It is, unfortunately, an all too common result of a company failure – customers who have paid a deposit for an item or service only to have the provider placed into liquidation before the goods or service are delivered, are left as unsecured creditors in the liquidation or receivership, with little likelihood of any recovery. Why are Prepayments Made? Prepayments by customers help give certainty to a business that the customer is genuine in their intention to complete the transaction proposed and will not leave the business holding unwanted stock or with preparation costs incurred that will not be met. Paying a deposit to a property developer when buying off the plans secures one of the planned properties in the…
Accounts receivable, or debtors, are recorded as an asset on the company balance sheet on the basis that they represent funds that will be paid to the company by customers in the normal course of business. That’s fine if the amount recorded is accurate and properly reflects the anticipated level of income but, if it isn’t accurate, it inflates the level of current assets and may be disguising the true financial position of the company and becomes a potential liability for the company’s directors. In a recent liquidation, the accounts receivable figure for the company, at the date of liquidation, was approximately $155,000 however, when the process of collecting the outstanding amounts was started, it was quickly discovered that the…
Receivership is where a Receiver is appointed to realise the assets or manage the business of a company for the benefit of the secured creditors. The primary duty of a Receiver is to get the best return for the secured creditor (usually the bank). Business survival may be an outcome. Receivership can result in the rescue of viable parts of a business. It can lead to the sale of certain assets or the sale of the whole of the business. It can also lead to the business ceasing to trade and company liquidation. Receivership differs from liquidation in that the assets are realised for the benefit of the one secured creditor who appointed the Receiver. In liquidation the assets are…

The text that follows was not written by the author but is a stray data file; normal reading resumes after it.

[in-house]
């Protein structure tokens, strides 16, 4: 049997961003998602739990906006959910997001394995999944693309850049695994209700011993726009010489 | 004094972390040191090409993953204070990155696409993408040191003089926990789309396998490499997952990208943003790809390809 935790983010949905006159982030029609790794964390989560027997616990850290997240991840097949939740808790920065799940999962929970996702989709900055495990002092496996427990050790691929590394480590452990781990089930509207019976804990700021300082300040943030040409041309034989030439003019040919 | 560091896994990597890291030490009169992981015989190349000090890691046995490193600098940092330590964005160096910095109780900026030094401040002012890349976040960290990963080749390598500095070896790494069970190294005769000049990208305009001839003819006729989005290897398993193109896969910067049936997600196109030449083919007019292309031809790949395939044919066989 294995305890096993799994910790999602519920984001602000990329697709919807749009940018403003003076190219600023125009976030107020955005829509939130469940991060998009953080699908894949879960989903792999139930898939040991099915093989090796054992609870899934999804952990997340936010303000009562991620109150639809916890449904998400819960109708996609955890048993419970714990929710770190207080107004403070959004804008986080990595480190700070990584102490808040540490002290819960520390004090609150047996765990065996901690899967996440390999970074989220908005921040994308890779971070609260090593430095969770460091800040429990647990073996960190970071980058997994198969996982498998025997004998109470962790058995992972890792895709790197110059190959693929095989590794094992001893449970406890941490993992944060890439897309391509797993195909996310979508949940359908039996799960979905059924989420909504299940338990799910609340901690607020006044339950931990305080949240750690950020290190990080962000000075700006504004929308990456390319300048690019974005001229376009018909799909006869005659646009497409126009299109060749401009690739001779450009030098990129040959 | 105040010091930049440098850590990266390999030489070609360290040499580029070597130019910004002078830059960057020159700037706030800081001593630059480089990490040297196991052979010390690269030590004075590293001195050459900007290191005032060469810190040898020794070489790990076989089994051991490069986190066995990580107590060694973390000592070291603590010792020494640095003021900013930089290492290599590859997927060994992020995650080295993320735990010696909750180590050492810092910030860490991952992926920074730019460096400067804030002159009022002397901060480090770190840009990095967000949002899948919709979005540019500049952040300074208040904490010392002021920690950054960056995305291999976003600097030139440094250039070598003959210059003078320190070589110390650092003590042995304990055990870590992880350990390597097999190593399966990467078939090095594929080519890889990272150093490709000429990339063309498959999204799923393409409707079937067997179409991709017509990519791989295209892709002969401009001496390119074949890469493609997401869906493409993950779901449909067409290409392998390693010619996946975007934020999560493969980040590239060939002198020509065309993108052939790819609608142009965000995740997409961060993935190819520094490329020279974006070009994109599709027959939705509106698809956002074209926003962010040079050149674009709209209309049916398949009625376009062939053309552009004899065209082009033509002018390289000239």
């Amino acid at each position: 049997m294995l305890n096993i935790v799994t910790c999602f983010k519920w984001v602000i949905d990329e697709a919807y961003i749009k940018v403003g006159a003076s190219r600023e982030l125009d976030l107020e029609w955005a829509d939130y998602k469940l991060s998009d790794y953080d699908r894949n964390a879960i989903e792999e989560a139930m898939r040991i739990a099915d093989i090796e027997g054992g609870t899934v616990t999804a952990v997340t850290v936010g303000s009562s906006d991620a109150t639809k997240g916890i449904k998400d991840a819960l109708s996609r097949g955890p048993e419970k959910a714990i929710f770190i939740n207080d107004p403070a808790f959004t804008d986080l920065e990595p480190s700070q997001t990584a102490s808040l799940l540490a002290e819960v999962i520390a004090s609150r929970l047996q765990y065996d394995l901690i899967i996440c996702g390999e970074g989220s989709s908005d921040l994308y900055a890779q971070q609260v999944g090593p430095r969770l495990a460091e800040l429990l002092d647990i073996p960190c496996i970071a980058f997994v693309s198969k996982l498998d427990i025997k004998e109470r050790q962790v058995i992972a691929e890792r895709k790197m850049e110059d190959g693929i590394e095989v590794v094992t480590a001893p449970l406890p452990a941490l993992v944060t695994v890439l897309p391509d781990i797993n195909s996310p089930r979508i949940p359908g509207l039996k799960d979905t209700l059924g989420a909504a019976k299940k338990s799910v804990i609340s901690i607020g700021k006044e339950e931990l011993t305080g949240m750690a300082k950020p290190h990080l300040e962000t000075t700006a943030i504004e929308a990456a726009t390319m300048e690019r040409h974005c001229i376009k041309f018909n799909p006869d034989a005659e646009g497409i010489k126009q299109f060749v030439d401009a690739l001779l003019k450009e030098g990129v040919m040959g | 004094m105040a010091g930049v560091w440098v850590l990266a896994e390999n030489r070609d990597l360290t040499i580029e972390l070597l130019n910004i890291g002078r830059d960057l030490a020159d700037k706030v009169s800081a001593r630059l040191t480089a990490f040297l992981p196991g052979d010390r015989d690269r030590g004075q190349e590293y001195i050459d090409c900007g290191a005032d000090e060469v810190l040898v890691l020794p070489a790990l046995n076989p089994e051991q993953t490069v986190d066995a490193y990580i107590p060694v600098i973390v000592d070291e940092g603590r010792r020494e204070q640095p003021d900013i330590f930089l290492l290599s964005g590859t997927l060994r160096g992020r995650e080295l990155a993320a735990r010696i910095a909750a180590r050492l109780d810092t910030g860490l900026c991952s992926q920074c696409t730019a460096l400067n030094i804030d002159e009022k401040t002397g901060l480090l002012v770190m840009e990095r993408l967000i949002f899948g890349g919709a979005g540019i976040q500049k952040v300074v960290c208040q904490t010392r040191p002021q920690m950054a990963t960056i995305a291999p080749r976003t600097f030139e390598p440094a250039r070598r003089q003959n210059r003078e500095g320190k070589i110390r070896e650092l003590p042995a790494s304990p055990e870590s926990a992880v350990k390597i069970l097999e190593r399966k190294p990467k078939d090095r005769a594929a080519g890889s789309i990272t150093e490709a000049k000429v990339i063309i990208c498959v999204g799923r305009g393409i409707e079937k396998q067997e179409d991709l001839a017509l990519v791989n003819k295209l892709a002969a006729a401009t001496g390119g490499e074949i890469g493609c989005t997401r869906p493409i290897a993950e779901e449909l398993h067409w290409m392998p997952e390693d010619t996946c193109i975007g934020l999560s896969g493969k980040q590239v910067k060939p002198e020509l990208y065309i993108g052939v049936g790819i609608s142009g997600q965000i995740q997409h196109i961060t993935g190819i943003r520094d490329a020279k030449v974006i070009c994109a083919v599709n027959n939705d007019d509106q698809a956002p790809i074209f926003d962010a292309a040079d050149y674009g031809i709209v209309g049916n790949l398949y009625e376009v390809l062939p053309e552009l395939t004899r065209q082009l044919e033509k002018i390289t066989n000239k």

A Voluntary Administration (“VA”) is advanced where the company is cash flow insolvent or likely to become insolvent in the near future. No Court application is required to advance a VA. The Board of directors can appoint an Administrator by resolution (the Court, a liquidator or interim liquidator or a secured creditor can also appoint). If there is a winding up application (by a creditor) on foot, the Court will likely adjourn the winding up application if the Court is satisfied that it is in the interests of the creditors (Section 239ABV, Companies Act 1993). A business must be truly viable to be successfully rehabilitated. The appointment of an administrator for any other reason apart from rehabilitation is unlikely to…
What is a Shareholder Current Account? During the life of the company, funds taken out or put into the company by the shareholders is recorded to the shareholder current account. Usually at the start of a company, working capital is introduced. This balance is usually the opening balance of the shareholder current account. This is separate to the funds paid for share capital. A shareholder current account is a record of the net balance of funds introduced and withdrawn by the shareholder. This moving balance is recorded on the balance sheet and may fluctuate from being an asset of the company to a liability of the company. Drawings are recorded as deductions from the current account. Drawings are where you…
Liquidation Timeframe There is no prescribed timeframe under the Companies Act 1993 dictating the duration of a liquidation of a company. It is largely dependent on how quickly the assets of the company can be realised and distributed. Where litigation is involved the liquidation can span years.  Liquidators however has a duty under the code of conduct to attend to their duties in a timely way. A company with no assets takes about 3 to 6 months depending on how quickly the liquidator completes his/her investigation into the affairs of the company. The length of time is subject to the complexity of the work. A simple liquidation could span the notice period (4 weeks) and the objection period (4 weeks) plus…